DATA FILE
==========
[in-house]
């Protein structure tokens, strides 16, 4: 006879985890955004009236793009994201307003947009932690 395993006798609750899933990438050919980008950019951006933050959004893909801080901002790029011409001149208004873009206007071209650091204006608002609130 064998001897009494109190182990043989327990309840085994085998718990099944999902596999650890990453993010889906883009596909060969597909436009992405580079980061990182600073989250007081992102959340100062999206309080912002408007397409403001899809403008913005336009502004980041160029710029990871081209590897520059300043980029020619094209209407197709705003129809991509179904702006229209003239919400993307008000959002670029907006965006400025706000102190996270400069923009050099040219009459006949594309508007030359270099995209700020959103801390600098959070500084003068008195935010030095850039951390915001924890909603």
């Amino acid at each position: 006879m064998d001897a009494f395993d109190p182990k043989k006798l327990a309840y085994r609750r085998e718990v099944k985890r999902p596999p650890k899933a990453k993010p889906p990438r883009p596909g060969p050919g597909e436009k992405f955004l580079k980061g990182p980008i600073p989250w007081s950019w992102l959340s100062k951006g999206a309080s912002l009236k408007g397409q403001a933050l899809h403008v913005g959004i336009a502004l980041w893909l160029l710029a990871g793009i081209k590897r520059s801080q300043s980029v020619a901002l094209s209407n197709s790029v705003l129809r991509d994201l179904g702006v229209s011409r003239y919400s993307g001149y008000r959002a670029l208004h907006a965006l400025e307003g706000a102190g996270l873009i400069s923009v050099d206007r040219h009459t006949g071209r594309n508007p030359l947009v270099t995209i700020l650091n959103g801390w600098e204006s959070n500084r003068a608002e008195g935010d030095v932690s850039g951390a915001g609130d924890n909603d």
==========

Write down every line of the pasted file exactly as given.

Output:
[in-house]
């Protein structure tokens, strides 16, 4: 006879985890955004009236793009994201307003947009932690 395993006798609750899933990438050919980008950019951006933050959004893909801080901002790029011409001149208004873009206007071209650091204006608002609130 064998001897009494109190182990043989327990309840085994085998718990099944999902596999650890990453993010889906883009596909060969597909436009992405580079980061990182600073989250007081992102959340100062999206309080912002408007397409403001899809403008913005336009502004980041160029710029990871081209590897520059300043980029020619094209209407197709705003129809991509179904702006229209003239919400993307008000959002670029907006965006400025706000102190996270400069923009050099040219009459006949594309508007030359270099995209700020959103801390600098959070500084003068008195935010030095850039951390915001924890909603």
């Amino acid at each position: 006879m064998d001897a009494f395993d109190p182990k043989k006798l327990a309840y085994r609750r085998e718990v099944k985890r999902p596999p650890k899933a990453k993010p889906p990438r883009p596909g060969p050919g597909e436009k992405f955004l580079k980061g990182p980008i600073p989250w007081s950019w992102l959340s100062k951006g999206a309080s912002l009236k408007g397409q403001a933050l899809h403008v913005g959004i336009a502004l980041w893909l160029l710029a990871g793009i081209k590897r520059s801080q300043s980029v020619a901002l094209s209407n197709s790029v705003l129809r991509d994201l179904g702006v229209s011409r003239y919400s993307g001149y008000r959002a670029l208004h907006a965006l400025e307003g706000a102190g996270l873009i400069s923009v050099d206007r040219h009459t006949g071209r594309n508007p030359l947009v270099t995209i700020l650091n959103g801390w600098e204006s959070n500084r003068a608002e008195g935010d030095v932690s850039g951390a915001g609130d924890n909603d």